Texas International Airlines yesterday formally asked the Civil Aeronautics Board for approval to acquire control of National Airlines.

TXI, is an aggressive, federally-regulated regional airline serving nine western and southern states, acquired about 9.2 percent of the stock of the larger carrier in open market transactions just over two weeks ago.

Yesterday, TXI said it would continue purchasing National shares - up to a total of 25 percent of the outstanding shares - pending board approval of its takeover plan.

In the meantime, it said, it plans to place its current and future holdings in National in a voting trust under the aegis of the United States Trust Co.

[But the CAB immediately warned that the takeover effort violated federal regulations, United Press International reported.]

[The CAB considers acquisition of 10 percent of an airline's stock to constitute control. Although TXIA's 9.2 percent purchases few below that figure and thus did not require federal approval, the CAB felt it was close enough to warrant an investigation, UPI said.]

[TXIA President Francisco Lorentzo asked the CAB to approve the 25 percent acquisition, but said the airline intended to go ahead with the purchase while awaiting the boards' decision.]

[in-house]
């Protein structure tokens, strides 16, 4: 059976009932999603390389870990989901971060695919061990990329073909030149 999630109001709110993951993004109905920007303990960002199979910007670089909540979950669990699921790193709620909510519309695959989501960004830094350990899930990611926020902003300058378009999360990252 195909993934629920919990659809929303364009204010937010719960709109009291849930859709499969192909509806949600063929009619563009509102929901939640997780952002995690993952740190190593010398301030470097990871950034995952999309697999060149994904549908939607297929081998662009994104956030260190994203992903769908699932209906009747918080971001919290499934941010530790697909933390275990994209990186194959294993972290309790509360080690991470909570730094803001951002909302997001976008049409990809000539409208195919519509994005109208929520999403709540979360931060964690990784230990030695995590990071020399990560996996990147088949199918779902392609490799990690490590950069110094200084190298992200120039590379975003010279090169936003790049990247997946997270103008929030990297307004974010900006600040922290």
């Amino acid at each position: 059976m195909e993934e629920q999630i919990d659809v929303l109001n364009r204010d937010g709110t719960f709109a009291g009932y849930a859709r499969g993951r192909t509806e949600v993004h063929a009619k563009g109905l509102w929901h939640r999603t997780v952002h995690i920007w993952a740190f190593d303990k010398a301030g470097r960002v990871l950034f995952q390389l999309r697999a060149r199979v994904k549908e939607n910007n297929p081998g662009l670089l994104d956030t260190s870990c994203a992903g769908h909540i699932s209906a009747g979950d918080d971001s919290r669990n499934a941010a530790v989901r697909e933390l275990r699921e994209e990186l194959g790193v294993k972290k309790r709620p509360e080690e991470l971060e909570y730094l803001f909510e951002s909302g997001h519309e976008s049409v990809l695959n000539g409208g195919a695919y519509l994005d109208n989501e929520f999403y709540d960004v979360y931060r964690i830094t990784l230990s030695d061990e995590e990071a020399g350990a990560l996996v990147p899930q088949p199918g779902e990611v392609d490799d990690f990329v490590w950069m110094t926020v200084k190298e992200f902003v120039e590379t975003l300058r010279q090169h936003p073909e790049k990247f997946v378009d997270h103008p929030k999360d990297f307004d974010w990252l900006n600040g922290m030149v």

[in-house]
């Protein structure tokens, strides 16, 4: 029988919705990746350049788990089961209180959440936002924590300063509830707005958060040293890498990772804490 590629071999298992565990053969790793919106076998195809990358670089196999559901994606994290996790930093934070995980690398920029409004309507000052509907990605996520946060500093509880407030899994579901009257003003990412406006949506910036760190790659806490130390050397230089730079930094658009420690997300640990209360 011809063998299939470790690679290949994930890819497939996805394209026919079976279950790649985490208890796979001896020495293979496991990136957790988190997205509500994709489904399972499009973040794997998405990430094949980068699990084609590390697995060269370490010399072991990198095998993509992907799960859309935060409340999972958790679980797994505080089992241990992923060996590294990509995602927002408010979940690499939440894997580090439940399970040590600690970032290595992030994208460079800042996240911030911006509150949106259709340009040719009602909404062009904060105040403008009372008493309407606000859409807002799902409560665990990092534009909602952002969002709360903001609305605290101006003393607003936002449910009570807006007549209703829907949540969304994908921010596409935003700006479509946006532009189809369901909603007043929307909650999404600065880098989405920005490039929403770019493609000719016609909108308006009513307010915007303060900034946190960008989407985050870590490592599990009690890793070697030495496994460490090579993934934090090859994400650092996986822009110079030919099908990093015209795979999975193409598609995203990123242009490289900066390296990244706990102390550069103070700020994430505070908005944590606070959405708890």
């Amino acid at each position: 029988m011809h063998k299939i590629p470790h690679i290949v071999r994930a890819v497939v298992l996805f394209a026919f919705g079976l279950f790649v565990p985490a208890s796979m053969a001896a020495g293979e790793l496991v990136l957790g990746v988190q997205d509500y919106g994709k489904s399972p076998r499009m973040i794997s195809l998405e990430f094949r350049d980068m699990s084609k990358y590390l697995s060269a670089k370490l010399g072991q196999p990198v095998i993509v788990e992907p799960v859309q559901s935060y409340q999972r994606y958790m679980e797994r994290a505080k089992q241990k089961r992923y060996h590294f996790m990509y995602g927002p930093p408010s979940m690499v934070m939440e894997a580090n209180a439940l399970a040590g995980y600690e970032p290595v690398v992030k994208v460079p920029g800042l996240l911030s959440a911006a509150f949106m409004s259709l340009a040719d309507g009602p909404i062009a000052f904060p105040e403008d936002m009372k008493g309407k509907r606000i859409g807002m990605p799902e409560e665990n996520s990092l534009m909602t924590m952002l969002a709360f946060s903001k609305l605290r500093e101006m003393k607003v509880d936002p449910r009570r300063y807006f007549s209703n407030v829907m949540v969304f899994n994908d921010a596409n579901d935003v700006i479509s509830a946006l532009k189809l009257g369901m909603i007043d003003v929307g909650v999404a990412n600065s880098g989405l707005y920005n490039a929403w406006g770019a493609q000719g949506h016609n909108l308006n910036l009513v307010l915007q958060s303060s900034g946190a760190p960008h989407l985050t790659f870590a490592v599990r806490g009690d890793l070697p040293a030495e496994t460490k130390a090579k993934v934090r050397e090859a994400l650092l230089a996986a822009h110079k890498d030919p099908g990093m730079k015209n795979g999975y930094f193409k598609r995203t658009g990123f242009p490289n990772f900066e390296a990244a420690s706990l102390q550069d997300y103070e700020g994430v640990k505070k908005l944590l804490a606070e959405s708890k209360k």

In a related filing with the Securties and Exchange Commission, TXI disclosed that it may use general corporate funds or borrowed funds, as well as the proceeds of a public offering outside the United States of up to $25 million of convertible debentures, to purchase the additional National shares.

While its intention is to seek to acquire control of National, TXI said yesterday it hasn't formed "a plan relating to the specific actions it may take to accomplish that objective."

National is a coast to coast airline with several international routes.

It is unclear how many shares would be needed to acquire control of National. Because the Federal Aviation Act requires prior CAB approval of transactions which would result in the control of an airline, an industry lawyers must believe that 25 percent doesn't constitute control. However, one provision in the law suggests that an owner of 10 percent or more of the stock is "presumed to be in control."

TXI officials declined to discuss what it might take to control National, and a spokesman for National said he didn't know. There are about 8.6 million outstanding shares of National; TXI now holds 790,000 shares. National chairman L. B. Maytag is the largest individual stock-holder, with 317,000 shares. He also is trustee for another 68,000 shares in a trust.

National officials yesterday had no comment on TXI's announcement except to say they had had no discussions with TXI. Maytag couldn't be reached for comment.